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John Hood (DD-655)

(DD-655: displacement 2,050; length 376 feet 6 inches; beam 39 feet 8 inches; draft 17 feet 9 inches; speed 37 knots: complement 319; armament 5 5-inch guns, 10 40mm, 7 20mm, 6 depth charge projectors, 2 depth charge tracks, 10 21-inch torpedo tubes; class Fletcher)

John Hood was born in Florence, Ala., 3 December 1859. He was appointed to the Naval Academy in 1875, and graduated from the Naval Academy, second in his class. His first cruise after graduation took him to the South Atlantic in Shenandoah, and he later sailed in Wachusetts, Brooklyn, Vandalia, Mohician, Jamestown, Constellation, Bancroft and Kearsarge. Hood was wrecked with Kearsarge 21 February 1894 on Roncador Reef off Central America in the Pacific, and was a lieutenant in Maine when she was blown up at Havana 15 February 1898.

Hood commanded Hawk during the Spanish American War, carried information of the arrival of the Spanish Squadron off Santiago to the commander of the Flying Squadron at' Cienfuegos, and delivered orders for him to proceed to Santiago 23 May 1898. He also served in Nero during the Spanish War. Hood surveyed the Pacific in 1899-1900 to prepare data and charts by which the Pacific cable was laid.

He commanded Elcano in Chinese waters during the Russo-Japanese War from 1903 to 1905 and Tacoma from 1907 to 1909, during Haitian and Central American revolutions and elections. He was in charge of the ships at the Naval Academy in 1909 and 1910. He commanded Rhode Island of the Atlantic Fleet in 1910-11. Under him in 1911-12, Delaware won the battle efficiency pennant. From 1912 to 1915 he was a member of the General Board of the Navy. In 1915-16 he commanded Texas which won the "Red E" for excellence in engineering efficiency.

He was promoted to Rear Admiral August 29, 1916 and retired 18 March 1918. Admiral Hood died at the Naval Hospital, Annapolis, Md., February 11, 1919.

John Hood (DD-655) was laid down 12 October 1942 by Gulf Shipbuilding Corp., Chickasaw, Ala.; launched 25 October 1943; sponsored by Miss Amelia O'Neal; and commissioned 7 June 1944, Comdr. Thomas J. Thronhill in command.

After shakedown in the Caribbean, the new destroyer departed for the Pacific 21 August 1944, arriving Mare Island 6 September. She sailed on to the Aleutian Islands for duty with the North Pacific Forces, arriving Adak 18 September. John Hood joined Destroyer Squadron 57 of Rear Admiral J. L. McCrea's Task Force 92 and served her entire war career in the stormy waters of the North Pacific guarding our vital northern "back door." The principal offensive missions were to harass and threaten the enemy outposts in the Kurile Islands, more than 600 miles westward of Attu. In carrying out this mission, the Task Force made nine sorties against the Kuriles and five offensive sweeps in the Sea of Okhotsk, hampered by bad weather, and well beyond the range of friendly air cover. John Hood was the only ship of the task force which participated in every sortie from reporting through the end of the war.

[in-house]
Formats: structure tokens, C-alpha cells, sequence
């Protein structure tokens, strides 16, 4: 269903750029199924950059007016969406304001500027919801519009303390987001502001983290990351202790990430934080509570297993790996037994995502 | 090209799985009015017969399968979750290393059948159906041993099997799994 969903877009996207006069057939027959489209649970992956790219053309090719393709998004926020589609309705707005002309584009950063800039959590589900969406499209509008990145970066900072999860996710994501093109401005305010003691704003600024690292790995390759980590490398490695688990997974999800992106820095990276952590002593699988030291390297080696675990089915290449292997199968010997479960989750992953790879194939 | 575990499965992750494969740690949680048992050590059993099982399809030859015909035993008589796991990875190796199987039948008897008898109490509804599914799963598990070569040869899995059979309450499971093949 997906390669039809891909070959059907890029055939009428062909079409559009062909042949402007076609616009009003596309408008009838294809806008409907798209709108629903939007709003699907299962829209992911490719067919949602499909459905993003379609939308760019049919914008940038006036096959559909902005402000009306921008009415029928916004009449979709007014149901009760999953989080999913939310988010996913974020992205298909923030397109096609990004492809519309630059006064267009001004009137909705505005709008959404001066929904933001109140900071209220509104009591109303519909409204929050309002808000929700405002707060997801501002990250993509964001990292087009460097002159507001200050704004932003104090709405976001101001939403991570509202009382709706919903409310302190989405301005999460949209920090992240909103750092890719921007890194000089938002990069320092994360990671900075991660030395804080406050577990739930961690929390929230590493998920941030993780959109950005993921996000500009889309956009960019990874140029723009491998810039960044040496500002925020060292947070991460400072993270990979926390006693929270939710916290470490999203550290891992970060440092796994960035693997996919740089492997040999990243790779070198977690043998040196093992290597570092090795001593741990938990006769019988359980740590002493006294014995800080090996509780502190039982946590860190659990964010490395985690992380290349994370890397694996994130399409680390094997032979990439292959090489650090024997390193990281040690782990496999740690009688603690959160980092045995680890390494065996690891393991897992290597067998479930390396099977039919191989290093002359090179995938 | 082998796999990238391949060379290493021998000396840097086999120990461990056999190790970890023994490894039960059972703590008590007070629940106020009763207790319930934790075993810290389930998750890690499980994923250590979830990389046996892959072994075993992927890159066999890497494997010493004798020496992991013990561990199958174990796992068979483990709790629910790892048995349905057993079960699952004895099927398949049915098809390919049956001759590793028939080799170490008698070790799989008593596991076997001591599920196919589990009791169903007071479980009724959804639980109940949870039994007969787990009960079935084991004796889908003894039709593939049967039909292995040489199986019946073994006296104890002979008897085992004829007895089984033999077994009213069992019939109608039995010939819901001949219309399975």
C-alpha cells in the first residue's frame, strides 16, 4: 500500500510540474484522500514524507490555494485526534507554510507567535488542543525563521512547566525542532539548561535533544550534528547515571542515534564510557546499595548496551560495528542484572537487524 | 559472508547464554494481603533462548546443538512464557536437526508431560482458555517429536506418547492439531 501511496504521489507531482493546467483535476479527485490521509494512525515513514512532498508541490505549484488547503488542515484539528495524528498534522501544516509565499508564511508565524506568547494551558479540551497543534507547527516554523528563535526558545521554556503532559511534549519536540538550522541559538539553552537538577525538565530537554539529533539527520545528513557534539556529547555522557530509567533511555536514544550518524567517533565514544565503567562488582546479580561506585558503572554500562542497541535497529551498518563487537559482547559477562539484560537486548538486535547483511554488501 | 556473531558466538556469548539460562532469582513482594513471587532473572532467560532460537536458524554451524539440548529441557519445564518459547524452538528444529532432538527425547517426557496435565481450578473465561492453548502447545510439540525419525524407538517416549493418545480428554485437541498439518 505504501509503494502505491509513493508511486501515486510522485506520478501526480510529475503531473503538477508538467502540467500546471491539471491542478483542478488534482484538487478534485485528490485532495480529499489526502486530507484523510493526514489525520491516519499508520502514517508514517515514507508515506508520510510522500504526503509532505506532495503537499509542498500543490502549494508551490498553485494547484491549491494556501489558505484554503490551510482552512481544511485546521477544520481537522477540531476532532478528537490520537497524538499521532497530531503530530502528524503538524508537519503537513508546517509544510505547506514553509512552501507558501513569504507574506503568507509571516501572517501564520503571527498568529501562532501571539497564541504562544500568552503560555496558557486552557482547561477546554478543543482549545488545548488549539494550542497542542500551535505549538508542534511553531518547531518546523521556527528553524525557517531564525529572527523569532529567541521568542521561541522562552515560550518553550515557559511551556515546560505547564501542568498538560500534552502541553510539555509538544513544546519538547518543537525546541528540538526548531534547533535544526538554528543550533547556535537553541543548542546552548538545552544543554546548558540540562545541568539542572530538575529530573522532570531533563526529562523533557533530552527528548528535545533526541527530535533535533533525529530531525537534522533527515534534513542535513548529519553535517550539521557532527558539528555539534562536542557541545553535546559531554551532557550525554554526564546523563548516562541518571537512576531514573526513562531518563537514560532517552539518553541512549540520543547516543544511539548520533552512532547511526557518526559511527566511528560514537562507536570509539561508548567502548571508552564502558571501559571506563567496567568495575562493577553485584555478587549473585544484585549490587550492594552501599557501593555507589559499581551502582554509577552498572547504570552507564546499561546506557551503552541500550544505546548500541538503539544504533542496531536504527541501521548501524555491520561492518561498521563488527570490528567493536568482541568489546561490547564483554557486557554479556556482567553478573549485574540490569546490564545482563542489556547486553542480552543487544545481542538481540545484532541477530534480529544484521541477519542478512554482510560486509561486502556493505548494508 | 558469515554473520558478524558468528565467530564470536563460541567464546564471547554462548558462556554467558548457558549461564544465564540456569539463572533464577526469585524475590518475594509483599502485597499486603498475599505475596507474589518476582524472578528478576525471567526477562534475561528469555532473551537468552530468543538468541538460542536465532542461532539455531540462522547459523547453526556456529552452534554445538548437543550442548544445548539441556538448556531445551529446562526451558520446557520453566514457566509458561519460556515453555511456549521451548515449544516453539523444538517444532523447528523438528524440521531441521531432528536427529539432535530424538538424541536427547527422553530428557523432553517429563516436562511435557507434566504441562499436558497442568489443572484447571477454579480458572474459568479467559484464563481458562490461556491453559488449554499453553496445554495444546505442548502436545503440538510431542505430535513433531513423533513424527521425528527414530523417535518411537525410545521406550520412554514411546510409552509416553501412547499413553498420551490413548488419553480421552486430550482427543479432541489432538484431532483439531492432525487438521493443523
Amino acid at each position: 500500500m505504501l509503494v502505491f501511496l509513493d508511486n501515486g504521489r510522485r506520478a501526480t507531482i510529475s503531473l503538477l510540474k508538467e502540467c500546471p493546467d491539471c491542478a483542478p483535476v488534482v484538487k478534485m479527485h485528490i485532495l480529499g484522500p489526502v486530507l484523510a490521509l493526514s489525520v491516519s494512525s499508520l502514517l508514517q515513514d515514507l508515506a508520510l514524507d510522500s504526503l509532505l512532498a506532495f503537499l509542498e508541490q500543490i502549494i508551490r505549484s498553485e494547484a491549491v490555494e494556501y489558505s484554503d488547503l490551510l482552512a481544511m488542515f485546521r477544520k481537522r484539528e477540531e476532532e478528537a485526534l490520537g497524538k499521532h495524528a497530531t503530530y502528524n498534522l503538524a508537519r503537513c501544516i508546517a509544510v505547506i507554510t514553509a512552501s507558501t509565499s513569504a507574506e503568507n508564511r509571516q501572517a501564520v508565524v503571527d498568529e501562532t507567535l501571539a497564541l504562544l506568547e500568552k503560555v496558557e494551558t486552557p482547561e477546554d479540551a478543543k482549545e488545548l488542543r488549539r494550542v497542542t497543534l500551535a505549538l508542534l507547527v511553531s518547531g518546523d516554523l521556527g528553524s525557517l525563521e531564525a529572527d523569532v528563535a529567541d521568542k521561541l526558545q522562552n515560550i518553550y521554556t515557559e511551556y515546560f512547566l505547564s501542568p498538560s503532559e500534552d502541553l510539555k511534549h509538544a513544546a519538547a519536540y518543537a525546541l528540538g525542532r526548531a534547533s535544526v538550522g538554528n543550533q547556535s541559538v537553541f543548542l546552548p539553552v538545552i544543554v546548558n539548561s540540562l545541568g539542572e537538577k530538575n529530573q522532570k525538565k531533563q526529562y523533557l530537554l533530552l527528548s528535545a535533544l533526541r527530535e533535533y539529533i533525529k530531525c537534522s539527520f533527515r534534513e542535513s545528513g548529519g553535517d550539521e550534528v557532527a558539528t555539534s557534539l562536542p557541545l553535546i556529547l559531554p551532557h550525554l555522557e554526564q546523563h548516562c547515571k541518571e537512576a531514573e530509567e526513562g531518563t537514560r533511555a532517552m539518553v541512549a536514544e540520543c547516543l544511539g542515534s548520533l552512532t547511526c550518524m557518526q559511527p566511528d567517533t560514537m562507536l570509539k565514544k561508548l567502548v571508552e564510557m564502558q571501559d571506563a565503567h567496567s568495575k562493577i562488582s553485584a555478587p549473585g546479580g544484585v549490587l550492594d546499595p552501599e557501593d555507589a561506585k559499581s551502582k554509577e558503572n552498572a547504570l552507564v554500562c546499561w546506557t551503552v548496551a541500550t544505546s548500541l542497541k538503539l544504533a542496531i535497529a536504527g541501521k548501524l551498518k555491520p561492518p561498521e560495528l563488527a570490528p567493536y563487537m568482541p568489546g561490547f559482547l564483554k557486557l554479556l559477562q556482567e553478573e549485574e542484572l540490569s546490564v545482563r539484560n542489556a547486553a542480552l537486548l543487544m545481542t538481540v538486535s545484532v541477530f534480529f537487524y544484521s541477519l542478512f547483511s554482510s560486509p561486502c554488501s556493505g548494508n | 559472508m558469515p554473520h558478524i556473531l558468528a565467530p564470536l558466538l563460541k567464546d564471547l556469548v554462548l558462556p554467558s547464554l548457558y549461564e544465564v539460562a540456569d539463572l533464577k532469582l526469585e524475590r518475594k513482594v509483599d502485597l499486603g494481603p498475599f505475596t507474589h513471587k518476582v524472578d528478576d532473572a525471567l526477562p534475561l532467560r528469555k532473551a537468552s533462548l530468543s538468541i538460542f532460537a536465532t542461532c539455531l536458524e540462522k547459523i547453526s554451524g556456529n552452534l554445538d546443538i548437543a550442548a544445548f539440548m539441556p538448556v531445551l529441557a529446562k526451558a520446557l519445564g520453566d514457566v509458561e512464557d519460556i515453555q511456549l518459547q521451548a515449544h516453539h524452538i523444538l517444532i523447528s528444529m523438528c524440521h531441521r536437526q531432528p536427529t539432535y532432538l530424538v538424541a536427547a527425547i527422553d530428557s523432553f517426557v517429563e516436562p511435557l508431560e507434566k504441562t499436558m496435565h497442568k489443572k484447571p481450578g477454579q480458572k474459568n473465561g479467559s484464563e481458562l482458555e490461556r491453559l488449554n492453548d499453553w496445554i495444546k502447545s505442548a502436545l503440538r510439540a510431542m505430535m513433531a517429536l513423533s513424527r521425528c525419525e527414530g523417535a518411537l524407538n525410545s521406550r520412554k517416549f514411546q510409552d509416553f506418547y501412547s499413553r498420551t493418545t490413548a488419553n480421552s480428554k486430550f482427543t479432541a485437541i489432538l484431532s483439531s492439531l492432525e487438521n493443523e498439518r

In November she engaged in the bombardment of the Japanese base on Matasuwa, causing considerable damage to the installation. She continued sorties and patrol operations in the Kuriles through the winter and spring of 1945. While patrolling in the Sea of Okhotsk 25 June 1945, John Hood encountered an enemy convoy attempting last minute reinforcements to the badly battered Japanese garrisons. The destroyer assisted in sinking one cargo ship and probable sinking of another. On 11 August her task group conducted one of the final naval operations of the war by destroying another enemy convoy.

Following the cessation of hostilities, she steamed to Adak to prepare for occupation duties. John Hood departed Adak 31 August with a large force headed for Northern Japan. The battle tested destroyer remained in Northern Japanese waters with the occupations forces until she turned homeward 18 November. She arrived Charleston, S.C., 22 December and remained there until she decommissioned 3 July 1946 and entered the Atlantic Reserve Fleet

John Hood recommissioned 3 August 1951, Comdr. S. P. Gantz in command. Following commissioning she received major modifications to enable her to assume a place in the modern fleet.

John Hood departed Norfolk 29 June for an around-world cruise, including peace-keeping patrols with the 7th Fleet off the coast of Korea. She returned to Norfolk 6 February 1954 for repairs and coastal training operations before sailing 5 November 1955 for Mediterranean duty with the 6th Fleet. Upon returning to Norfolk 26 February 1956, the destroyer received repairs to her storm damaged mast and then trained midshipmen in the summer. During the tense Suez crisis in the fall she sailed with Task Force 26 to Lisbon to be ready for action if needed and returned to the Virginia Capes in December.

Following training exercises along the Atlantic coast, and another 6th Fleet cruise 1957 in the still turbulent Mideastern waters, John Hood commenced training cruises in early 1958. She operated with Fleet Sonar School and engaged in ASW exercises before being transferred to the Reserve Destroyer Squadron at New York 1 October 1959. She continued training reservists until 1 August 1961, when President Kennedy ordered a callup of reservists to bolster the nation's military strength during the Berlin crisis. The American answer to the communist challenge prevented a major conflict; and, as the crisis subsided, John Hood resumed duties as a reserve training destroyer at New York in August 1962.

The warship decommissioned in June 1964, remaining in reserve until stricken from the Navy List on 1 December 1974. She was sold for scrap to Luria Bros. & Co., Inc., Cleveland, Ohio, on 12 April 1976 and removed from Navy custody by the end of that month.

John Hood received one battle star for World War II service.

10 June 2004

Published: Thu Mar 31 10:26:30 EDT 2016